High blood pressure is a serious and widespread problem for people from all walks of life. It is often recommended that among the possible lifestyle changes, diet can play a hefty role in attaining a generally healthier, higher quality of life, as well as specifically lowering blood pressure. An advantage of using diet to modify blood pressure, is that foods typically do not have the side effects such as those common with the use of medication. For example, the DASH diet cuts the salt and utilizes calcium, magnesium and potassium rich foods to combat high blood pressure. The following article will discuss a few of the foods you can add to your diet that may lower your blood pressure.
Oatmeal has been a staple food for thousands of years. As a main ingredient in classic foods including granola and porridge, it is filling, low in sodium, and extremely high in fiber. This complex carbohydrate encourages a slower digestive process, which is better for the body. Many studies have shown that the beta-glucans found in oat kernels are known to lower cholesterol and glucose in the blood. Today people in several cultures use it as a breakfast food. Researchers have found that eating three servings of oatmeal, or other whole grains, per week, was linked to a reduction in systolic blood pressure.
Bananas are well known for their high potassium content. They can be used in a variety of ways to suit your needs and tastes. You can cut them up, blend them into a smoothie, or simply peel them and eat it as is. Potassium is absorbed by the body much more efficiently through ingestion of foods than through supplements, so try adding bananas to healthy desserts and snacks.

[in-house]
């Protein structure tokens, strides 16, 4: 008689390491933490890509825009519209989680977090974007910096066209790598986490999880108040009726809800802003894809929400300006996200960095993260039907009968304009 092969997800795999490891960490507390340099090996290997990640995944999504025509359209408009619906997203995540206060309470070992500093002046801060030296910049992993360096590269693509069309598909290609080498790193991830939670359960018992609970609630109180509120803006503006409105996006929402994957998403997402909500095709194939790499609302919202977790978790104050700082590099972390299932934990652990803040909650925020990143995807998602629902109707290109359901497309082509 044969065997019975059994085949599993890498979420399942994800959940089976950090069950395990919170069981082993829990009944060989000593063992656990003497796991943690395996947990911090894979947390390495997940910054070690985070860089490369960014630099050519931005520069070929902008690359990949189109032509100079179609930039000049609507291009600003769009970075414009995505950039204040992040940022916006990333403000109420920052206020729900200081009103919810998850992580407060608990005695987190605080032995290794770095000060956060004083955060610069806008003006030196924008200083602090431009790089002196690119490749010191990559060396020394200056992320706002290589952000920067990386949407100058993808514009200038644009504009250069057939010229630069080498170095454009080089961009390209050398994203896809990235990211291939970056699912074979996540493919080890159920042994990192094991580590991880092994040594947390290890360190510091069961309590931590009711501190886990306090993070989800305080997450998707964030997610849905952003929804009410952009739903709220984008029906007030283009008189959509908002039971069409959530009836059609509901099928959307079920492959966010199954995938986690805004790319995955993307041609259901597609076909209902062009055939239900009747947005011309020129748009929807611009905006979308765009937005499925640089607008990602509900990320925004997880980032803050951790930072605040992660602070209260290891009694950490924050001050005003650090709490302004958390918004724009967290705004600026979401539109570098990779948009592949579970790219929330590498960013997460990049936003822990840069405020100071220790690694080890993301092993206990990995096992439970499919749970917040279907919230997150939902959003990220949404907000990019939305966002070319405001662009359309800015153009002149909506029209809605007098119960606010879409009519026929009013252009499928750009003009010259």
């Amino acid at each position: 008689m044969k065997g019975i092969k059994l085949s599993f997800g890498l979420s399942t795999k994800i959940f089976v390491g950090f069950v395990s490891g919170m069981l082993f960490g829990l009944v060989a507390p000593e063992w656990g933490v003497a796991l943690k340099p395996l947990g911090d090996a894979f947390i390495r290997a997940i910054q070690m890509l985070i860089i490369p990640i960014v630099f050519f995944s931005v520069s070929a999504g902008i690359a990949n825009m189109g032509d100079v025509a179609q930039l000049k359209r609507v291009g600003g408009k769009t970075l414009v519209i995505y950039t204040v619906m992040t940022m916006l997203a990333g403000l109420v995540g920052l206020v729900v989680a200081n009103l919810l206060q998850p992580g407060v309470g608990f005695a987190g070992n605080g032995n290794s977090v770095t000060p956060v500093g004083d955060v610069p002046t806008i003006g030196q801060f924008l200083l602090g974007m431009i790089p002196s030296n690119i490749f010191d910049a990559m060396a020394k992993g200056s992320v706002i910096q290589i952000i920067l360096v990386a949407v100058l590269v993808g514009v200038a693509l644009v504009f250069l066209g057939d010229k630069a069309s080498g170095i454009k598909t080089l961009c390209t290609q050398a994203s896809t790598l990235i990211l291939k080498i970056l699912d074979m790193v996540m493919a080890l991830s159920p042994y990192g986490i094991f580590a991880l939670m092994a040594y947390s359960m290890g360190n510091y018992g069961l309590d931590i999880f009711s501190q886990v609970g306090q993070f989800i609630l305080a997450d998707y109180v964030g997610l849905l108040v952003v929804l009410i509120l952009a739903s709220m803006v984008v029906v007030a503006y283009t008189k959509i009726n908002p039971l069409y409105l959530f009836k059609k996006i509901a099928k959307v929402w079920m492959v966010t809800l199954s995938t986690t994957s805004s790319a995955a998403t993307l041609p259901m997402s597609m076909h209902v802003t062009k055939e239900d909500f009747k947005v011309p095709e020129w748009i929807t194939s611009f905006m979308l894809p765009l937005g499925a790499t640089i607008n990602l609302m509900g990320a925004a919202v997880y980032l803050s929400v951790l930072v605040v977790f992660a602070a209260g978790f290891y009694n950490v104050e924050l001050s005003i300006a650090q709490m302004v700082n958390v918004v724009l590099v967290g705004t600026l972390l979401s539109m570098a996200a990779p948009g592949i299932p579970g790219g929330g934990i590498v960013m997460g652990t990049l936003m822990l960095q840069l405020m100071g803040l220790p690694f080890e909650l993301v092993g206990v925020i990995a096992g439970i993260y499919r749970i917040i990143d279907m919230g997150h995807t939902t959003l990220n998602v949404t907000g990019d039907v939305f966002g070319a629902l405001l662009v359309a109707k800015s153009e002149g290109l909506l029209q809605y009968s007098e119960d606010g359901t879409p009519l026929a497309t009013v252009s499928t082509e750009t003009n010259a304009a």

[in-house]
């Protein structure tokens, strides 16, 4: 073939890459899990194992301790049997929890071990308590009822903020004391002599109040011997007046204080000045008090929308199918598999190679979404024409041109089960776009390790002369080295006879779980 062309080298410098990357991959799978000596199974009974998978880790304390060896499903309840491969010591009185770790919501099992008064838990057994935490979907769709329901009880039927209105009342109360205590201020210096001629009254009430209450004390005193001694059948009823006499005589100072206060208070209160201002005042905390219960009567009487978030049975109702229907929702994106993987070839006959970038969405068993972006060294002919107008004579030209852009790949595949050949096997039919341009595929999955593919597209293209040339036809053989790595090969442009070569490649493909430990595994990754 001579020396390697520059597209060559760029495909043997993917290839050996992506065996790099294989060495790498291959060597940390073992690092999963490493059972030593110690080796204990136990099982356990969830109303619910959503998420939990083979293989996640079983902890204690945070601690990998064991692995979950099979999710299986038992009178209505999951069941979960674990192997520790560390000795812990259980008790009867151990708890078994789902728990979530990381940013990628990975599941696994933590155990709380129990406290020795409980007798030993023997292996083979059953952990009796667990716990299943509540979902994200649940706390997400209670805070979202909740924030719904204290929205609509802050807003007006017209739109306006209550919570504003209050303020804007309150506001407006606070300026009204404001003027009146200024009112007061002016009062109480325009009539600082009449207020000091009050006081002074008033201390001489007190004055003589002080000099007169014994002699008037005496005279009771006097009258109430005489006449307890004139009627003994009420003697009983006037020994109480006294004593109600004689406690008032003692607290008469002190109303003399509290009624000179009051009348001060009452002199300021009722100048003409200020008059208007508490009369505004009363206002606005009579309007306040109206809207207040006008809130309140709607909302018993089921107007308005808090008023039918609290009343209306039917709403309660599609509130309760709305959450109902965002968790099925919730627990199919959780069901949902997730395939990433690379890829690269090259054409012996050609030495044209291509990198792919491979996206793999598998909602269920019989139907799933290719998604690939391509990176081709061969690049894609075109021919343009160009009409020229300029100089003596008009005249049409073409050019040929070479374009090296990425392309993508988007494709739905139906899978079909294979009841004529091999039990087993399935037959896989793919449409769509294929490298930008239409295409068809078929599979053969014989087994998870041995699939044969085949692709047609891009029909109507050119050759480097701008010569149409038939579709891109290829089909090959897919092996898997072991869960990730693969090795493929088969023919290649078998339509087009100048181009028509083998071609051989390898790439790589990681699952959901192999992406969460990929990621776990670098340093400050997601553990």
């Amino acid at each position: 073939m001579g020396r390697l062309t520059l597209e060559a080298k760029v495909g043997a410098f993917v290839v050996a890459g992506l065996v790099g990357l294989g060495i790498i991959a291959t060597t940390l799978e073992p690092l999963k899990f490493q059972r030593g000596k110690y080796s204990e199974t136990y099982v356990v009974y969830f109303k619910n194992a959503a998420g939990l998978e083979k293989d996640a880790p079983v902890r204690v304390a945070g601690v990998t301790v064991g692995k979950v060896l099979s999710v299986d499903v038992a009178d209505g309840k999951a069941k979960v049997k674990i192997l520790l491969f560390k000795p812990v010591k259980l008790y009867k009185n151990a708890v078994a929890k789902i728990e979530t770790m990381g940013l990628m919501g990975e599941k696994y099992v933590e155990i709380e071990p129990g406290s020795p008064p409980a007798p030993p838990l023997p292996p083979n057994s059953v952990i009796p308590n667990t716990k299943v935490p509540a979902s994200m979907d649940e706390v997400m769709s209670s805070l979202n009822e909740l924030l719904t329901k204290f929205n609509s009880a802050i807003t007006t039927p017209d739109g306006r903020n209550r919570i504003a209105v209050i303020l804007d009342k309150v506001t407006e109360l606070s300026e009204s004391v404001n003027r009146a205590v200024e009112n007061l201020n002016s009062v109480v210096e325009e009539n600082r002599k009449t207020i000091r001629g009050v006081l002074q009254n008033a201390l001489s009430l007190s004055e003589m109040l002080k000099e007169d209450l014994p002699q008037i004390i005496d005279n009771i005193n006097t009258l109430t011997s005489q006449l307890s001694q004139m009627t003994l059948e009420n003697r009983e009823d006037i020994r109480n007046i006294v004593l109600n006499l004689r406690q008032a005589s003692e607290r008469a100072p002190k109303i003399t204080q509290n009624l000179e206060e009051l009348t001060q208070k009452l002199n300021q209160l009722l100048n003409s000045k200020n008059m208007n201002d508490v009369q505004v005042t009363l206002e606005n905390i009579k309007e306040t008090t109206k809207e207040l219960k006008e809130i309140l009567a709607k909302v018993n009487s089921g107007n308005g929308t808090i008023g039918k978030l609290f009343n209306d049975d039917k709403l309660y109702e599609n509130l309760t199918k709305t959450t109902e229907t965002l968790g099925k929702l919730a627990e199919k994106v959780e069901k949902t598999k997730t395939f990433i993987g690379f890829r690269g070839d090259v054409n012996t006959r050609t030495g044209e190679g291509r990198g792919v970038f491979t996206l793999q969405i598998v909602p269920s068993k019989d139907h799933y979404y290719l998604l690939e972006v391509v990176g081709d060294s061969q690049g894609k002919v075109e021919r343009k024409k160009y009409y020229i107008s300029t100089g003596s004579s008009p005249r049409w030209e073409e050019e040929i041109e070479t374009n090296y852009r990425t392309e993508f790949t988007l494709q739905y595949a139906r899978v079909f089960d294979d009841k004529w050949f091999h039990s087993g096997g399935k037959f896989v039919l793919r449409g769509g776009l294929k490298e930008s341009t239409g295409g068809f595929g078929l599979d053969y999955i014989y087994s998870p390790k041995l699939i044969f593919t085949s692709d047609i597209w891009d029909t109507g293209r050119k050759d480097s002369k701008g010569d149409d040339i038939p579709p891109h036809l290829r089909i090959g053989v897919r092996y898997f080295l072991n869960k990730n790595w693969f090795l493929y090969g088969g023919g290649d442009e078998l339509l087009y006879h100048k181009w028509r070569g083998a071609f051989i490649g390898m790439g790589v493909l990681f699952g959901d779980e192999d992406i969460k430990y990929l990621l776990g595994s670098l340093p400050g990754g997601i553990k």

As always, health through food is about balance. Fish oil contains omega-3 fatty acids which are tremendously important for heart and arterial health, and have been found to have a blood pressure-lowering effect. Western diets typically contain heavy doses of omega-6 fatty acids which destabilize the delicate balance between the two types of omega fats. So generally, we get too many omega 6 fats, and not enough omega 3 fats. The omega 3s are found in fish, particularly fatty, coldwater fish such as salmon, mackerel, herring, sardines, lake trout, and tuna. Or, if you don’t like fish, you can simply take a supplement. The American Heart Association recommends eating fish at least twice a week, while some researchers recommends eating it 3 times a week.
Drinking more than a cup of pomegranate juice every day for four weeks was linked to a drop in both systolic and diastolic blood pressure, in young and middle-aged people. This was according to a study published in Plant Foods for Human Nutrition. Researchers were not sure what caused the drops, but it is thought to most likely be the potassium or polyphenols found in pomegranate juice.
Hibiscus tea contains a high amount of antioxidants, including phenols and anthocyanins, which may be what causes a drop in blood pressure. A 2010 study found that drinking three servings per day of hibiscus tea for six weeks reduced both systolic and diastolic blood pressure in test subjects with pre-hypertension or slightly high blood pressure. It worked particularly well in those who started with a higher systolic pressure.
Green tea has become famous for it’s amazing health benefits around the world. It contains a wide array of antioxidants and polyphenols. The polyphenols in green tea have been found to increase blood flow and improve blood pressure. Studies have proven that drinking just a few cups a day can widen arteries by almost 40 percent, and tea drinkers have been found to have a lower risk of heart disease, so you might want to try a cup of green tea today!
I hope these foods, plus reducing the amount of salt in your diet, losing weight and exercising, will help you lower your blood pressure naturally!